I have several raspberry pi zeros connected to agricultural sensors in a large farm(1500+ acres). What is my best solution for getting the agricultural data from them wirelessly? I want to get the data to a central internet connected server which will be approximately 5-8km away from the sensor.
closed as too broad by Bence Kaulics, Sean Houlihane, hardillb, Ghanima, mico Jan 13 '18 at 14:14
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I would recommend a LPWAN setup with end node radios on the Pi-Zero's and a gateway (or a few to cover the area) to manage all of these devices.
Check out these.
You can get a cellular or ethernet version of the gateway and adaptors for the Atom radio module to interface with all of the Pi-Zeros in the field. The hardware setup is very fast and all of the device to cloud routing/key management is handled through a nice web dashboard. You can connect to pretty much any cloud endpoint from the web interface and push updates to pretty much anywhere from there.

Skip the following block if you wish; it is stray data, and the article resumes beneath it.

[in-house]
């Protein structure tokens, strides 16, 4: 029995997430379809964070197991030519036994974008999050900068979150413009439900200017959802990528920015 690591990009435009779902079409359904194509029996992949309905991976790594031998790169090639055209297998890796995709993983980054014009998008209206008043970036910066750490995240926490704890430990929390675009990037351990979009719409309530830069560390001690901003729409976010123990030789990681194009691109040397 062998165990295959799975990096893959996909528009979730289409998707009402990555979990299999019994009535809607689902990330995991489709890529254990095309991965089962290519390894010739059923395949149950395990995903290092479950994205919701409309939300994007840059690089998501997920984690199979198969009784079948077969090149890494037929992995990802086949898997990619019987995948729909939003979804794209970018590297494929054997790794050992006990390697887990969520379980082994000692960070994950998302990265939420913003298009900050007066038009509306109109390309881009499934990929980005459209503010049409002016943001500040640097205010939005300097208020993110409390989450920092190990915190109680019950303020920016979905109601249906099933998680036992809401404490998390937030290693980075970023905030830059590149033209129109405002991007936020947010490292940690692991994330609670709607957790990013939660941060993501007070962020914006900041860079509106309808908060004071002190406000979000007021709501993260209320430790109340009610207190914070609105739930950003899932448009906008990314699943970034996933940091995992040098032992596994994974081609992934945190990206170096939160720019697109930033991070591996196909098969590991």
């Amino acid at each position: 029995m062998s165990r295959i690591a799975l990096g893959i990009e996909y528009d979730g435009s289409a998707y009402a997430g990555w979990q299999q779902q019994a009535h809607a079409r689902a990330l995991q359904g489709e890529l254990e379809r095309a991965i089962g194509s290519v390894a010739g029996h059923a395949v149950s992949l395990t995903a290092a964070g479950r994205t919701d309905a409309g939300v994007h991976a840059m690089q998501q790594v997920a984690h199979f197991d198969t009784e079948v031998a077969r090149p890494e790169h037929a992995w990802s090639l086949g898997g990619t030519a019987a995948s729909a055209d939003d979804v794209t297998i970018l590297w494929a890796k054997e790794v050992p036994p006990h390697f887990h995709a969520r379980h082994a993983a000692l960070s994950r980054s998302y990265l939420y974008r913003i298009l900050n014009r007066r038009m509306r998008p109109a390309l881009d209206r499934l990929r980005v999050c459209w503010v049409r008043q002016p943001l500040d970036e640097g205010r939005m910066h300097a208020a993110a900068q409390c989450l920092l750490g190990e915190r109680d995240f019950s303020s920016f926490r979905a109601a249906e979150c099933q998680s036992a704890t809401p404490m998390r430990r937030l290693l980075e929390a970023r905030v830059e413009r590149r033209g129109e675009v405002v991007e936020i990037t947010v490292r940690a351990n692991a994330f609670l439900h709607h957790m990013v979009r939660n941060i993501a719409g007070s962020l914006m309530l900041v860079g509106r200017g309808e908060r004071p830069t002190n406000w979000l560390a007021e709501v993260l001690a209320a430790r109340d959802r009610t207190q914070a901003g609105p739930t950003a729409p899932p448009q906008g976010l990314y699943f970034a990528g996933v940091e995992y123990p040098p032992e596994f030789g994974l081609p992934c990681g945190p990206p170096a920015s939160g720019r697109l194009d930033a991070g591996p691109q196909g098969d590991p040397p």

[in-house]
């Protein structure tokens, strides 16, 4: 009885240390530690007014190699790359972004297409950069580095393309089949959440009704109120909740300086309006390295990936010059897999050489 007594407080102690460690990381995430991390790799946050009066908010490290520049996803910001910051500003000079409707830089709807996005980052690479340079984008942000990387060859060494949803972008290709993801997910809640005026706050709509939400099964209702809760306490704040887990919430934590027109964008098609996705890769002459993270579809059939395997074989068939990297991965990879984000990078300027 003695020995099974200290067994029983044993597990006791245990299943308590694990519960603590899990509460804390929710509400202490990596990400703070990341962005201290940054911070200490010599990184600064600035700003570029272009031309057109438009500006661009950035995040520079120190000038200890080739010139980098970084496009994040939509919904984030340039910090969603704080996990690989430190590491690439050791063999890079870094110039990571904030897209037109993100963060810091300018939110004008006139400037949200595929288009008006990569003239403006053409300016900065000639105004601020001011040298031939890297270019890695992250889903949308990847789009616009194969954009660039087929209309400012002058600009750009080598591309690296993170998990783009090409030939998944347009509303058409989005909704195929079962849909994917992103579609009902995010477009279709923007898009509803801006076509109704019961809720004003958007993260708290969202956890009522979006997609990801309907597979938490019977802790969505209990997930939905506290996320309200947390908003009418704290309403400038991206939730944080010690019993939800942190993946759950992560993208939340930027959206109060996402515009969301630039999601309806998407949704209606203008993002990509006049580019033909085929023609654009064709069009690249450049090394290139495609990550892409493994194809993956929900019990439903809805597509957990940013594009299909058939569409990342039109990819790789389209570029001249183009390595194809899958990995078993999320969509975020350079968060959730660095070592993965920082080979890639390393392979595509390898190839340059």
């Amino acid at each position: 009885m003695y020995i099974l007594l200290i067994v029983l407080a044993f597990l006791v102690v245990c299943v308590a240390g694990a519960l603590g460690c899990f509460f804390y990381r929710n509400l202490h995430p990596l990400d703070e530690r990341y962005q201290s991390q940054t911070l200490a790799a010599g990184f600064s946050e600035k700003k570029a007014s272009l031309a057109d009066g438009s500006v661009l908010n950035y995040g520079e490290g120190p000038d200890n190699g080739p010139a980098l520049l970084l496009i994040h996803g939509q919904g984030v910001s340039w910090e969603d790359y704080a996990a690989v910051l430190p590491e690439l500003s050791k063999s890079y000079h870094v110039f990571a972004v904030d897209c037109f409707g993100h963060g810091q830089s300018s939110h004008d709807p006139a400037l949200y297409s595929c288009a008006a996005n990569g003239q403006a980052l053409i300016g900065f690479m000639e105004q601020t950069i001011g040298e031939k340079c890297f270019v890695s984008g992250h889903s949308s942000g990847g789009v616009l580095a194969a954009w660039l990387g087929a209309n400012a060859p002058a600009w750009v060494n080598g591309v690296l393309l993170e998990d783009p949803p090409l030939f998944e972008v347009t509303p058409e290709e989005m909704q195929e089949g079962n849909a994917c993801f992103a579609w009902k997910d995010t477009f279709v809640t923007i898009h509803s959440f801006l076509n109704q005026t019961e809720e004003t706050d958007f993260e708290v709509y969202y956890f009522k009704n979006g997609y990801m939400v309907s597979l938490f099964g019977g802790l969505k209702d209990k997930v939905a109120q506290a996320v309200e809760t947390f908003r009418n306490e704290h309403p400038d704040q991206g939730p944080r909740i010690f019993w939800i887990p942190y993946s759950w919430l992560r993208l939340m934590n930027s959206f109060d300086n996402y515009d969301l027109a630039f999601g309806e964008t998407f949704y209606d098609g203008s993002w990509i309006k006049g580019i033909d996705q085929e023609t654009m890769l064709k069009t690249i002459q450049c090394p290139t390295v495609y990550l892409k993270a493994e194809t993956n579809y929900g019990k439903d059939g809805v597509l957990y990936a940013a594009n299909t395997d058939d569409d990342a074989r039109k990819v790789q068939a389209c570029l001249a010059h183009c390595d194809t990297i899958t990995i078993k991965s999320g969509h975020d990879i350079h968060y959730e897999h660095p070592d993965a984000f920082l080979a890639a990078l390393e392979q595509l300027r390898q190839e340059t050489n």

It would be helpful to know what kind of terrain you are trying to cover since wide area network coverage will be dependant upon the environmental interferance you are dealing with.
Wow ! 5 to 8 kn is quite a distance.
If you are willing to spend in order of US $500 per sensor, then I can recommend a solution using an inexpensive satellite modem. Although this might sound expensive, think of the cost spread over many years, and be aware that in addition to the sensors, you can program the satellite modems themselves, if need be.
I have had lots of fun with Skywave’s offerings (they have now rebranded as OrbComm), and you might like to look at the IDP_800.
Read the datasheet.
Mass: with batteries: 1.3 Kg (with integrated antenna Dimensions : 43.2 cm x 14.7 cm x 2.5 cm and it runs on 6 AA batteries, which can be bought almost anywhere.
I send only one 50 byte message a day & they tell me that I can except a three year battery life. Their units generally cost US $500 - $1,000 (with discount for bulk purchases), and their airtime rates are competitive.
The device has built in GPDS and is fully programmable in the LUA scripting language.
It's a US $20 Arduino board with 1kmn wifi range, so you would still need to use repeaters, but you would certainly need fewer than with conventional WiFi. I would suggest a mesh network, which Flutter supports, and would recommend that you mount them on posts, as high above the ground as you can.
Whatever solution you go for, don't accept manufacturers claims as to range - start with one Flutter/whatever, and start adding more, checking as you go how good communication is. DO NOT put hem all in place first & then go for a big bang turn on.
That's about it really, so now for the obligatory graphic